Baltic sea index up on firm capesize rates
Tuesday, 28 February 2012 | 13:07
The Baltic Exchange's main sea freight index, which tracks rates to ship dry commodities, rose on Monday
for the third straight day as rates for large capesize vessels stayed firm on strength in iron ore activity.
The overall index, a gauge of the cost of shipping commodities such as iron ore, cement, grain, coal and fertiliser, rose 12 points or 1.67 percent to 730 points.
Capesizes, which typically transport 150,000 tonne cargoes, saw average daily earnings up at $5,921. Earnings are however down 78 percent this year.
"Expectation is that the capesize rates should gradually come up as there is more activity in the markets," RS Platou Markets analyst Frode Morkedal said.
Iron ore shipments account for around a third of seaborne volumes on the larger capesizes, and brokers said price developments remained a key factor for dry freight.
China steel futures rose the most in nearly six weeks on Monday, spurred by hopes demand in the world's No. 1 steel consumer and producer would bounce back next month and boost appetite for raw material iron ore.
"In China there are mixed signals on the direction of the steel market as stockpiles are declining and traders have taken the recent RRR cut positively," Arctic Securities analyst Erik Nikolai Stavseth said in a note.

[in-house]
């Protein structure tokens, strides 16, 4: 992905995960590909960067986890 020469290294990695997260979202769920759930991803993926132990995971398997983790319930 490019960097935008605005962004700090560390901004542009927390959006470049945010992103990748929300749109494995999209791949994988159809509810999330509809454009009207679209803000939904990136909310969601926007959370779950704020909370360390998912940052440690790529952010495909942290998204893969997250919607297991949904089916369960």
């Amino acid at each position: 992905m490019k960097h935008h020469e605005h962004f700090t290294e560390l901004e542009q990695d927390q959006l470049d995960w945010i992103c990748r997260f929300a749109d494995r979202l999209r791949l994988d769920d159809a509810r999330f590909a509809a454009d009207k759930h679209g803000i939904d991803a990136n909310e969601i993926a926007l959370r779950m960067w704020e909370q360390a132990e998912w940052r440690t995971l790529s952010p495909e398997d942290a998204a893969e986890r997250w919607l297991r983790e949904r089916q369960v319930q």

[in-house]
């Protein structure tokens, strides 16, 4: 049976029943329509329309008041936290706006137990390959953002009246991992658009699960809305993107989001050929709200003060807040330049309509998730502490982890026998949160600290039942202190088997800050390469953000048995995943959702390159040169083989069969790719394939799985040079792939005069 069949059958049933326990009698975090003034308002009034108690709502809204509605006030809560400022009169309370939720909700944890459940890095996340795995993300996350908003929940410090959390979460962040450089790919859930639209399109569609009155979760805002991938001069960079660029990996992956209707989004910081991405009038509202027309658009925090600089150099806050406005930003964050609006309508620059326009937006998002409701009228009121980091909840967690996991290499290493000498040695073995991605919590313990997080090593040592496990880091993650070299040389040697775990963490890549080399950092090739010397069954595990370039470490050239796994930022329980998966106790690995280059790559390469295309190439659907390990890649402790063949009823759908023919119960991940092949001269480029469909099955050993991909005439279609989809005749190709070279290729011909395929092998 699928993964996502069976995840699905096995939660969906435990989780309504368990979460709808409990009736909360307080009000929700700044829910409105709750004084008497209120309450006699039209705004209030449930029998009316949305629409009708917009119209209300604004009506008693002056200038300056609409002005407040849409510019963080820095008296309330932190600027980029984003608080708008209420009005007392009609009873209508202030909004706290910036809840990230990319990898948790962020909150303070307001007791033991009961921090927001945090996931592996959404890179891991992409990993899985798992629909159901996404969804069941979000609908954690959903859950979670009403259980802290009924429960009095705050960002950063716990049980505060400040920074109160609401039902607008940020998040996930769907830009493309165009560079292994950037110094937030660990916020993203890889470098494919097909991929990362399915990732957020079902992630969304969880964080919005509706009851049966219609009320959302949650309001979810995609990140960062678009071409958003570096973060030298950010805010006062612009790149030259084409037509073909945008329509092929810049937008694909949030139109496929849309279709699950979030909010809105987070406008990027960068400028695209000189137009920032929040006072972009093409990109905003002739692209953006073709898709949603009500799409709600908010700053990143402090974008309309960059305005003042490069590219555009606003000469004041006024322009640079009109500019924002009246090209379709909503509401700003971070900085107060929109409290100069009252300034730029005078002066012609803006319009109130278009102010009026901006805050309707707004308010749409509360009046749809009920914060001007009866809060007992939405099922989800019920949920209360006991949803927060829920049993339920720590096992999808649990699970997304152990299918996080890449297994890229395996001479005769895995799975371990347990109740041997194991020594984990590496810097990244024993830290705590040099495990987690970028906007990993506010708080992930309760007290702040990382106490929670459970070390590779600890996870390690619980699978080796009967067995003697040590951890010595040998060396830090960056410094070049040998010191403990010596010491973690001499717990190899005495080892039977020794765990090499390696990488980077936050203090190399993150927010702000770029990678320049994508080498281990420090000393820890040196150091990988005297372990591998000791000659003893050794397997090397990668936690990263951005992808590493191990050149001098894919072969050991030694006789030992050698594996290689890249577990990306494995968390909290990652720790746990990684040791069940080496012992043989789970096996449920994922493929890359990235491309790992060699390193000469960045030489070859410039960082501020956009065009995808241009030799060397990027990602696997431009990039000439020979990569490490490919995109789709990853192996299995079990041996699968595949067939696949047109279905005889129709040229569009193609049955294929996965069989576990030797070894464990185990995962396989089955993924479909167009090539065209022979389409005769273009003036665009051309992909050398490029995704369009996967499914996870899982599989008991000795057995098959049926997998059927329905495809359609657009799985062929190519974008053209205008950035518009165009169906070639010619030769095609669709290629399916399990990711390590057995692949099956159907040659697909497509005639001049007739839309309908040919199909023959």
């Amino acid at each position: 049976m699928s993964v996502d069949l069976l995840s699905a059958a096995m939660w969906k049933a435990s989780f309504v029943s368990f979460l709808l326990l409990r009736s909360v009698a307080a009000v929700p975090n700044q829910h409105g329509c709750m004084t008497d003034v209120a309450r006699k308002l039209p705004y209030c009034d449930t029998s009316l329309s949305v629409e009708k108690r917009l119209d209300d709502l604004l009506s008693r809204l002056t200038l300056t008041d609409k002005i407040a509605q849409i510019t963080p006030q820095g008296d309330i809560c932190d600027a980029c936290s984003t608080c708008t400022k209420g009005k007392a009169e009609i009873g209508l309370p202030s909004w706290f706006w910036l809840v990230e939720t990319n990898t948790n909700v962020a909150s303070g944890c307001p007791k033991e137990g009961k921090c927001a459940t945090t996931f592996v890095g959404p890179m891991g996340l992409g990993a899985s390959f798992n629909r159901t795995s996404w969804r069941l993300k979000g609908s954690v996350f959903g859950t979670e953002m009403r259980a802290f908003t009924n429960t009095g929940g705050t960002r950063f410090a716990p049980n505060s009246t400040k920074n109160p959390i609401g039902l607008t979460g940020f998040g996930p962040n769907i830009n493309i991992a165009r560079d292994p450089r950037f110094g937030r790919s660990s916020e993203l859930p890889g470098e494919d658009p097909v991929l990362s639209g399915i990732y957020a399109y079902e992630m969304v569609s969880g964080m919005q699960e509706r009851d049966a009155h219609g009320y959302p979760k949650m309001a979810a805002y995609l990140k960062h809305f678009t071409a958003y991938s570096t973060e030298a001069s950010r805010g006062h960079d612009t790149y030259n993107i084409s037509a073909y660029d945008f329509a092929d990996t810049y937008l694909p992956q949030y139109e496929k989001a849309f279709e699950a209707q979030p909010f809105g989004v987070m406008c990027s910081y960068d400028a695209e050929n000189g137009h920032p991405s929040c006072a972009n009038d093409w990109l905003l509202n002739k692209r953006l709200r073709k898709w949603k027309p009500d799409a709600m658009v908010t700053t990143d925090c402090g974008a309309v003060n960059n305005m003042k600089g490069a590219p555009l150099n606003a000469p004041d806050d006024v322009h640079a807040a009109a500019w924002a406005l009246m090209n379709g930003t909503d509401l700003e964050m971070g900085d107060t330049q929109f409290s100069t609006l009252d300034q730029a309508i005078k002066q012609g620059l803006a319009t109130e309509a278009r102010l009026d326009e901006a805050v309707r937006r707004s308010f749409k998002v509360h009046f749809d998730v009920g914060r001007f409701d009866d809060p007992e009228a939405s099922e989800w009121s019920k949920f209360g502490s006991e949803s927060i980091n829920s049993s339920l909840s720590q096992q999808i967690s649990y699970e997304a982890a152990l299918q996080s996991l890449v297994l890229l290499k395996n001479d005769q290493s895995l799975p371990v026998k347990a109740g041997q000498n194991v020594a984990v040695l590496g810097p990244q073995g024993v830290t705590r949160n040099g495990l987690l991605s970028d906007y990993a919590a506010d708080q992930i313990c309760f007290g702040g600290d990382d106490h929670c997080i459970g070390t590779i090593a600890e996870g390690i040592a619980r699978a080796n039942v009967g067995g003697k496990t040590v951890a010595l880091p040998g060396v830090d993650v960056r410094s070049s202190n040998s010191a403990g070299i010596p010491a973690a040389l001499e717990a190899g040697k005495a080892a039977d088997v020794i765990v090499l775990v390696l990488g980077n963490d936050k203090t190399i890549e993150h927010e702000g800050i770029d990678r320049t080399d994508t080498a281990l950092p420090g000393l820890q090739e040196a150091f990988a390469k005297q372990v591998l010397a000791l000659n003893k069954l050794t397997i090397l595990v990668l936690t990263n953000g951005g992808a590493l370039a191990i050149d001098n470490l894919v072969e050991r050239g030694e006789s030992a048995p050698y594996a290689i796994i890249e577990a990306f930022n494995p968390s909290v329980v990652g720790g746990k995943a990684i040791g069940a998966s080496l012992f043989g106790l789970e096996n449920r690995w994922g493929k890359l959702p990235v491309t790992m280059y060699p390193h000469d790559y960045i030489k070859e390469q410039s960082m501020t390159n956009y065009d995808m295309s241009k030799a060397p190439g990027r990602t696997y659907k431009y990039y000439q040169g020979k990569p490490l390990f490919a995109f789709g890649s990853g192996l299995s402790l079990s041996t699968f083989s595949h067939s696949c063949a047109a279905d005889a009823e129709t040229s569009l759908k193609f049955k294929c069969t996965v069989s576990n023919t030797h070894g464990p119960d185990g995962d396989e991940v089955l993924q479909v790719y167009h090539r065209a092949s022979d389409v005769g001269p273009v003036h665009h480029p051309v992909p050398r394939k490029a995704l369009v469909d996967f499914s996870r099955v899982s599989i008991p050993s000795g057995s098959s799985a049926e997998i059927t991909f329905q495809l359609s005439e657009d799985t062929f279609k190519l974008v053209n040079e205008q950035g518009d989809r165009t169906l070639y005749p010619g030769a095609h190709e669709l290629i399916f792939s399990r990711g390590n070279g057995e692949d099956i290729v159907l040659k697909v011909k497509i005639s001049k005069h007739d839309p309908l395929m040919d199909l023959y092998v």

"On the other hand, steel mills have yet to lift prices and are likely running at break-even (at best) these days."
The main index, based on daily freight market prices for capesize, panamax, supramax and handysize dry bulk transport vessels is down 58 percent this year.
The Baltic's panamax index fell 0.36 percent, with daily earnings for panamaxes down at $6,683.
Panamaxes, which usually transport 60,000 to 70,000 tonne cargoes of coal or grains, have suffered a 49 percent drop in earnings this year.
Prospects for grain crops in major exporters Brazil and Argentina have suffered due to prolonged La Nina weather conditions that have also parched grain producing areas, raising concerns of global food shortages and rising grain prices.